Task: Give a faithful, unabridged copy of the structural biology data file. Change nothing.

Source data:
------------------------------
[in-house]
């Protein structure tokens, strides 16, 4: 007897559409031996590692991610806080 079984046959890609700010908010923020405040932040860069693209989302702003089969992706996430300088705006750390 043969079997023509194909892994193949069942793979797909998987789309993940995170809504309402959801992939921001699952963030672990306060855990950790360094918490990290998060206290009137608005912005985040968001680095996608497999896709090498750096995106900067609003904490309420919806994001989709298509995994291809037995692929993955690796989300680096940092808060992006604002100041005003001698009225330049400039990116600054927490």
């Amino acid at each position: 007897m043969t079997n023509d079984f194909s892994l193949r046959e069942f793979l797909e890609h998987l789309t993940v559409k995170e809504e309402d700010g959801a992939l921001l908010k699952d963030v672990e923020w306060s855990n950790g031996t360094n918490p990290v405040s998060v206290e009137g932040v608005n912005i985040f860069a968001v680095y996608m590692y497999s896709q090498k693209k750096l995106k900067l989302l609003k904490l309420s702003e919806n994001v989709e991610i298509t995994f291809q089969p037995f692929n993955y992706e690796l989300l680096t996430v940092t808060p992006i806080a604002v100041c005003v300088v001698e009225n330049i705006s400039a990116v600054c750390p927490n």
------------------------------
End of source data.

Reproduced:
[in-house]
């Protein structure tokens, strides 16, 4: 007897559409031996590692991610806080 079984046959890609700010908010923020405040932040860069693209989302702003089969992706996430300088705006750390 043969079997023509194909892994193949069942793979797909998987789309993940995170809504309402959801992939921001699952963030672990306060855990950790360094918490990290998060206290009137608005912005985040968001680095996608497999896709090498750096995106900067609003904490309420919806994001989709298509995994291809037995692929993955690796989300680096940092808060992006604002100041005003001698009225330049400039990116600054927490």
């Amino acid at each position: 007897m043969t079997n023509d079984f194909s892994l193949r046959e069942f793979l797909e890609h998987l789309t993940v559409k995170e809504e309402d700010g959801a992939l921001l908010k699952d963030v672990e923020w306060s855990n950790g031996t360094n918490p990290v405040s998060v206290e009137g932040v608005n912005i985040f860069a968001v680095y996608m590692y497999s896709q090498k693209k750096l995106k900067l989302l609003k904490l309420s702003e919806n994001v989709e991610i298509t995994f291809q089969p037995f692929n993955y992706e690796l989300l680096t996430v940092t808060p992006i806080a604002v100041c005003v300088v001698e009225n330049i705006s400039a990116v600054c750390p927490n």